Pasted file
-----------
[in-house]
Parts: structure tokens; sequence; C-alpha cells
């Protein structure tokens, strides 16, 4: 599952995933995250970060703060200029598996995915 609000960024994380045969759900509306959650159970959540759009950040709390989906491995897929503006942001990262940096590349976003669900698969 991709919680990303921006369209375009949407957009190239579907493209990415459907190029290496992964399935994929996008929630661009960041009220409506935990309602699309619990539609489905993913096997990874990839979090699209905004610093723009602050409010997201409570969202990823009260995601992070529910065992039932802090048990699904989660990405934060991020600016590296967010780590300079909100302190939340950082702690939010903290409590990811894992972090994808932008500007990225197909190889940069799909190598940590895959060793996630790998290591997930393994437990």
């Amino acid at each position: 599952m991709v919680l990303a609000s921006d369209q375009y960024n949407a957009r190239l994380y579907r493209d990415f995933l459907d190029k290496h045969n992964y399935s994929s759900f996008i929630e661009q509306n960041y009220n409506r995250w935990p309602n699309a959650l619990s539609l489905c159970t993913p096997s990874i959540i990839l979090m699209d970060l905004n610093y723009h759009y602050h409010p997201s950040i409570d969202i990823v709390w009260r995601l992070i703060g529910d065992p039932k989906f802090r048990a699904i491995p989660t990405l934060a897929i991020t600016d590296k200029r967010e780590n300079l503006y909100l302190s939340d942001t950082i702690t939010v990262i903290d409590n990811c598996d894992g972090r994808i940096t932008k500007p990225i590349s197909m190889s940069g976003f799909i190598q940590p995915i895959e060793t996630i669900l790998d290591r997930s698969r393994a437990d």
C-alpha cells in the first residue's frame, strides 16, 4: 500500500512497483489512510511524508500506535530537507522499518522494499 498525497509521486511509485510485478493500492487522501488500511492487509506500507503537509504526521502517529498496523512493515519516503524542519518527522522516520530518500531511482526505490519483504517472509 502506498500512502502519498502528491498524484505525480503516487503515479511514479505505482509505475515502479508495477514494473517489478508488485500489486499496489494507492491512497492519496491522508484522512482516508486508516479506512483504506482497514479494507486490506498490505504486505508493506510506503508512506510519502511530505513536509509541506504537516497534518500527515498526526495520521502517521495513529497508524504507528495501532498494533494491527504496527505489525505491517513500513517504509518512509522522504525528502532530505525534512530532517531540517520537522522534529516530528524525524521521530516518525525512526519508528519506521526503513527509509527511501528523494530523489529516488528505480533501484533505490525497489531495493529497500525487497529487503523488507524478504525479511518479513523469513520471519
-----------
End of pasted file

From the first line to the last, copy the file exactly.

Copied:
[in-house]
Parts: structure tokens; sequence; C-alpha cells
């Protein structure tokens, strides 16, 4: 599952995933995250970060703060200029598996995915 609000960024994380045969759900509306959650159970959540759009950040709390989906491995897929503006942001990262940096590349976003669900698969 991709919680990303921006369209375009949407957009190239579907493209990415459907190029290496992964399935994929996008929630661009960041009220409506935990309602699309619990539609489905993913096997990874990839979090699209905004610093723009602050409010997201409570969202990823009260995601992070529910065992039932802090048990699904989660990405934060991020600016590296967010780590300079909100302190939340950082702690939010903290409590990811894992972090994808932008500007990225197909190889940069799909190598940590895959060793996630790998290591997930393994437990």
């Amino acid at each position: 599952m991709v919680l990303a609000s921006d369209q375009y960024n949407a957009r190239l994380y579907r493209d990415f995933l459907d190029k290496h045969n992964y399935s994929s759900f996008i929630e661009q509306n960041y009220n409506r995250w935990p309602n699309a959650l619990s539609l489905c159970t993913p096997s990874i959540i990839l979090m699209d970060l905004n610093y723009h759009y602050h409010p997201s950040i409570d969202i990823v709390w009260r995601l992070i703060g529910d065992p039932k989906f802090r048990a699904i491995p989660t990405l934060a897929i991020t600016d590296k200029r967010e780590n300079l503006y909100l302190s939340d942001t950082i702690t939010v990262i903290d409590n990811c598996d894992g972090r994808i940096t932008k500007p990225i590349s197909m190889s940069g976003f799909i190598q940590p995915i895959e060793t996630i669900l790998d290591r997930s698969r393994a437990d």
C-alpha cells in the first residue's frame, strides 16, 4: 500500500512497483489512510511524508500506535530537507522499518522494499 498525497509521486511509485510485478493500492487522501488500511492487509506500507503537509504526521502517529498496523512493515519516503524542519518527522522516520530518500531511482526505490519483504517472509 502506498500512502502519498502528491498524484505525480503516487503515479511514479505505482509505475515502479508495477514494473517489478508488485500489486499496489494507492491512497492519496491522508484522512482516508486508516479506512483504506482497514479494507486490506498490505504486505508493506510506503508512506510519502511530505513536509509541506504537516497534518500527515498526526495520521502517521495513529497508524504507528495501532498494533494491527504496527505489525505491517513500513517504509518512509522522504525528502532530505525534512530532517531540517520537522522534529516530528524525524521521530516518525525512526519508528519506521526503513527509509527511501528523494530523489529516488528505480533501484533505490525497489531495493529497500525487497529487503523488507524478504525479511518479513523469513520471519